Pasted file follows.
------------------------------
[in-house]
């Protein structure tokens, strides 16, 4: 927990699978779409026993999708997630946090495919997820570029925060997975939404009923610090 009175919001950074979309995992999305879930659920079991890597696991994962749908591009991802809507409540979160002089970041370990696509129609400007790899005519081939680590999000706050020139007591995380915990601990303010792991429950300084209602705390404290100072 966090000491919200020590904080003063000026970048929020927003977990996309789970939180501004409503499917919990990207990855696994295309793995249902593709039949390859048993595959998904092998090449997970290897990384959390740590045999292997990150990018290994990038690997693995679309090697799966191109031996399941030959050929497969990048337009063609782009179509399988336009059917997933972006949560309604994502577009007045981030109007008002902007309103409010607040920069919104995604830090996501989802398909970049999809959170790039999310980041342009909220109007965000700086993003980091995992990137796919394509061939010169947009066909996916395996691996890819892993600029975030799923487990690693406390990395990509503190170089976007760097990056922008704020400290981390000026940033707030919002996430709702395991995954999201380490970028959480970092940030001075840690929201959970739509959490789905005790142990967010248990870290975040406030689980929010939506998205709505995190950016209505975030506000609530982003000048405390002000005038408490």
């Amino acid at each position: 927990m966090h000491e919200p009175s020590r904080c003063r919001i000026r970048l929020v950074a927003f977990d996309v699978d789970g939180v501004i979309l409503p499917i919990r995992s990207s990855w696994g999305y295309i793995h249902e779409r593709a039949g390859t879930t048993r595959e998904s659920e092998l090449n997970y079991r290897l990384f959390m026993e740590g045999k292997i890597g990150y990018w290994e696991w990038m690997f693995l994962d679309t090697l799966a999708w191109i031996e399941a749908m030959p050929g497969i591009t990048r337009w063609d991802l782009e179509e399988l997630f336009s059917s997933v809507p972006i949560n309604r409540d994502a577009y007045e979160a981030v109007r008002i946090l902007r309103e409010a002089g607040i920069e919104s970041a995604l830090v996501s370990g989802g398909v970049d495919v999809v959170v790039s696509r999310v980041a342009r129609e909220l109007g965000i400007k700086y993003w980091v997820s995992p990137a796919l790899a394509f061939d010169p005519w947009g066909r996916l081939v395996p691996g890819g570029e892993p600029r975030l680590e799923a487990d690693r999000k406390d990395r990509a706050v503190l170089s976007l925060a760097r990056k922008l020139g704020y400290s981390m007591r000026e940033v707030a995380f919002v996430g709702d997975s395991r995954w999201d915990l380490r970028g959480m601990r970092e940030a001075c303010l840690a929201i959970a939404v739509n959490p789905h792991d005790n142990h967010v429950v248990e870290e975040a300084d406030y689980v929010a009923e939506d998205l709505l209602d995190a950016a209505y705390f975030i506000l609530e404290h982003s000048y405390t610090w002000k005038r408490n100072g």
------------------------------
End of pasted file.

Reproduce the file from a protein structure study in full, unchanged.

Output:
[in-house]
């Protein structure tokens, strides 16, 4: 927990699978779409026993999708997630946090495919997820570029925060997975939404009923610090 009175919001950074979309995992999305879930659920079991890597696991994962749908591009991802809507409540979160002089970041370990696509129609400007790899005519081939680590999000706050020139007591995380915990601990303010792991429950300084209602705390404290100072 966090000491919200020590904080003063000026970048929020927003977990996309789970939180501004409503499917919990990207990855696994295309793995249902593709039949390859048993595959998904092998090449997970290897990384959390740590045999292997990150990018290994990038690997693995679309090697799966191109031996399941030959050929497969990048337009063609782009179509399988336009059917997933972006949560309604994502577009007045981030109007008002902007309103409010607040920069919104995604830090996501989802398909970049999809959170790039999310980041342009909220109007965000700086993003980091995992990137796919394509061939010169947009066909996916395996691996890819892993600029975030799923487990690693406390990395990509503190170089976007760097990056922008704020400290981390000026940033707030919002996430709702395991995954999201380490970028959480970092940030001075840690929201959970739509959490789905005790142990967010248990870290975040406030689980929010939506998205709505995190950016209505975030506000609530982003000048405390002000005038408490």
């Amino acid at each position: 927990m966090h000491e919200p009175s020590r904080c003063r919001i000026r970048l929020v950074a927003f977990d996309v699978d789970g939180v501004i979309l409503p499917i919990r995992s990207s990855w696994g999305y295309i793995h249902e779409r593709a039949g390859t879930t048993r595959e998904s659920e092998l090449n997970y079991r290897l990384f959390m026993e740590g045999k292997i890597g990150y990018w290994e696991w990038m690997f693995l994962d679309t090697l799966a999708w191109i031996e399941a749908m030959p050929g497969i591009t990048r337009w063609d991802l782009e179509e399988l997630f336009s059917s997933v809507p972006i949560n309604r409540d994502a577009y007045e979160a981030v109007r008002i946090l902007r309103e409010a002089g607040i920069e919104s970041a995604l830090v996501s370990g989802g398909v970049d495919v999809v959170v790039s696509r999310v980041a342009r129609e909220l109007g965000i400007k700086y993003w980091v997820s995992p990137a796919l790899a394509f061939d010169p005519w947009g066909r996916l081939v395996p691996g890819g570029e892993p600029r975030l680590e799923a487990d690693r999000k406390d990395r990509a706050v503190l170089s976007l925060a760097r990056k922008l020139g704020y400290s981390m007591r000026e940033v707030a995380f919002v996430g709702d997975s395991r995954w999201d915990l380490r970028g959480m601990r970092e940030a001075c303010l840690a929201i959970a939404v739509n959490p789905h792991d005790n142990h967010v429950v248990e870290e975040a300084d406030y689980v929010a009923e939506d998205l709505l209602d995190a950016a209505y705390f975030i506000l609530e404290h982003s000048y405390t610090w002000k005038r408490n100072g």